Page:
4 min Read

What to do when your child won’t stop talking

girl whispering in boy's ear

All parents encourage their children to express themselves, but when is it too much? And how do you get your little chatterbox to stop, step back, and listen? Here, experts weigh in. 

The old adage “children should be seen and not heard” is just that, an old adage. But for some parents whose children talk non-stop from morning to night, there’s a certain wistfulness to the phrase. Especially when the teacher sends home a note that says ‘Gianni’s talking is disrupting the classroom‘, or when he tells the woman in the grocery store line about your argument with your spouse the night before. 

Not always an easy fix 

Too much talking sounds like a very simple problem, says Gary Direnfeld, a social worker in Dundas, Ont. But parents need to “peel back the layers” of what’s going on and determine what’s behind the child’s need to talk. “Is this a child who is starved for attention because no one listens to him? Is it just a sneaky way of misbehaving? Or is there something going on, biologically, in the child’s brain? Our frontal lobes control our brakes—is there something happening neurologically so the brakes aren’t working?” Parents who assume the cause is behavioural, instead of biological, and punish the child accordingly, risk exacerbating the problem.

Older kids should be able to keep quiet

Developmentally, children start to ask a lot of questions somewhere around age three or four. “They start to use that dreaded three-letter word — ‘why’ — and they can’t be satiated. This is normal developmental behaviour,” says Gary. But by age five, they typically master the social conventions of a conversation: taking turns talking and listening. If by age seven or eight the child is still monopolizing most conversations, interrupting, and talking over people, it can do more than irritate his parents; it can be disastrous both socially and academically. “It can make them a pariah among their peers, frustrate the teacher, and leave all adults managing the child out of anger and frustration.”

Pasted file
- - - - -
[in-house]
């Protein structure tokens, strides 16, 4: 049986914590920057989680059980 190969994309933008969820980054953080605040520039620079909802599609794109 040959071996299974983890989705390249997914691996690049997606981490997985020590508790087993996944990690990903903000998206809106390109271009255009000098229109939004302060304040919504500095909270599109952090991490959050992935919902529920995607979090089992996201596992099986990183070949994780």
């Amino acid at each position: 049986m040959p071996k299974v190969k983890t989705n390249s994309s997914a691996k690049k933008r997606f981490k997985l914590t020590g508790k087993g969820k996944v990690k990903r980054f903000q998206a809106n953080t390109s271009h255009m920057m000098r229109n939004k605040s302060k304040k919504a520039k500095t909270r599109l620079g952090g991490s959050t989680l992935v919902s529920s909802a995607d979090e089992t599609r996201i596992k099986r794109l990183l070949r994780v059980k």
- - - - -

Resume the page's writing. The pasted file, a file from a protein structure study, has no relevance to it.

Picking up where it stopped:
When should parents be concerned? “It becomes an issue when the usual methods of parenting don’t work. If you’ve spoken to the child, scolded the child, tried to educate the child, and the behaviour persists, there may be something else going on. That’s when a consultation with a behaviour expert would be reasonable.”

Tell them like it is

If there’s not an underlying health reason, sit down with your child and have an honest discussion about his excessive talking and come up with a plan to alert him when it’s happening. A physical or visual signal (like you placing your hand on his back or silently putting a finger over your lips) can help him become aware of when he is monopolizing conversation or interrupting people. A system of rewards and consequences can also be useful, and be prepared to give lots of positive feedback when he is showing restraint.

And remember, when he’s a tight-lipped teenager you’ll probably look back wistfully at the years when you couldn’t get a word in edgewise.

Could endless chatter mean something else?

Some chatterboxes are just being cheeky. But for other kids who are non-stop talkers, there may be an underlying neurological problem:

  • Attention Deficit Hyperactivity Disorder (ADHD): Kids with ADHD do lots of things in excess: move, fidget, sing, hum, and yes, talk. Their lack of impulse control can make it difficult for them not to interrupt or blurt out inappropriate things.
  • Aspergers Syndrome: People with this autism spectrum disorder have difficulty picking up on social cues; they may monopolize conversations and not even realize that their friend is uncomfortable, frustrated or eager to get away.
  • Nonverbal Learning Disorder: Caused by deficiencies in right brain function, kids with this disorder are highly verbal, with very mature vocabularies, good memory skills and early reading ability. This verbosity is sometimes referred to as “cocktail party speech,” because they may say a lot, but the content may have very little substance.

Originally published in ParentsCanada magazine, August/September 2012.

Related Articles